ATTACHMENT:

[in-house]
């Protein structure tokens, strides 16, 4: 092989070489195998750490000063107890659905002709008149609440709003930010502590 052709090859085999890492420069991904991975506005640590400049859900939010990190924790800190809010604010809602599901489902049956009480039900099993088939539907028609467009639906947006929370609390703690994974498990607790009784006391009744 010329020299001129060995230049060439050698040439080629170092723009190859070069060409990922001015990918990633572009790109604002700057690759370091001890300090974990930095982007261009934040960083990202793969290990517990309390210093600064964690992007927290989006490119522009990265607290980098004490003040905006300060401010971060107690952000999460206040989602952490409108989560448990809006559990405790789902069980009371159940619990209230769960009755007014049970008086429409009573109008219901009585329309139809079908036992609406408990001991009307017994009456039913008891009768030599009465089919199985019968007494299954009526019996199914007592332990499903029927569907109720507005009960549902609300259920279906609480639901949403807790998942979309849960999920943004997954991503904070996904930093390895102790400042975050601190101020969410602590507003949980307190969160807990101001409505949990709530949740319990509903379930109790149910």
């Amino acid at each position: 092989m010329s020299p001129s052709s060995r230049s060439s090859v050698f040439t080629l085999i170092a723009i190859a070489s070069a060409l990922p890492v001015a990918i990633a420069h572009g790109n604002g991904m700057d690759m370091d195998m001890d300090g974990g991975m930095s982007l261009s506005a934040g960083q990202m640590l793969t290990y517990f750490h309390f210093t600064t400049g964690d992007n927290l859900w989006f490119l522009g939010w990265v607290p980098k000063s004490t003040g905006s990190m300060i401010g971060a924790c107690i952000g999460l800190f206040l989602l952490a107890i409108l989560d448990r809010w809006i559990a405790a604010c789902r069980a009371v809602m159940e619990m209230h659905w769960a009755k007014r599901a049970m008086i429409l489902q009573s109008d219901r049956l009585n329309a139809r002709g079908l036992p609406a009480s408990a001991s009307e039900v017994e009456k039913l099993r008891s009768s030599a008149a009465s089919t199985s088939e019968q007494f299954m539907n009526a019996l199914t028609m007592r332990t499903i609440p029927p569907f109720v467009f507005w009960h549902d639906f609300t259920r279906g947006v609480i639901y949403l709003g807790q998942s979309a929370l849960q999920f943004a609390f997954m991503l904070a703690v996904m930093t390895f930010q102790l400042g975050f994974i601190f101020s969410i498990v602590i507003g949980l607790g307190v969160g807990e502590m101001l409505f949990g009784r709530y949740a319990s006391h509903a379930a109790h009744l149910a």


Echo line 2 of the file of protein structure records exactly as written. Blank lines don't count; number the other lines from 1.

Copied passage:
């Protein structure tokens, strides 16, 4: 092989070489195998750490000063107890659905002709008149609440709003930010502590 052709090859085999890492420069991904991975506005640590400049859900939010990190924790800190809010604010809602599901489902049956009480039900099993088939539907028609467009639906947006929370609390703690994974498990607790009784006391009744 010329020299001129060995230049060439050698040439080629170092723009190859070069060409990922001015990918990633572009790109604002700057690759370091001890300090974990930095982007261009934040960083990202793969290990517990309390210093600064964690992007927290989006490119522009990265607290980098004490003040905006300060401010971060107690952000999460206040989602952490409108989560448990809006559990405790789902069980009371159940619990209230769960009755007014049970008086429409009573109008219901009585329309139809079908036992609406408990001991009307017994009456039913008891009768030599009465089919199985019968007494299954009526019996199914007592332990499903029927569907109720507005009960549902609300259920279906609480639901949403807790998942979309849960999920943004997954991503904070996904930093390895102790400042975050601190101020969410602590507003949980307190969160807990101001409505949990709530949740319990509903379930109790149910």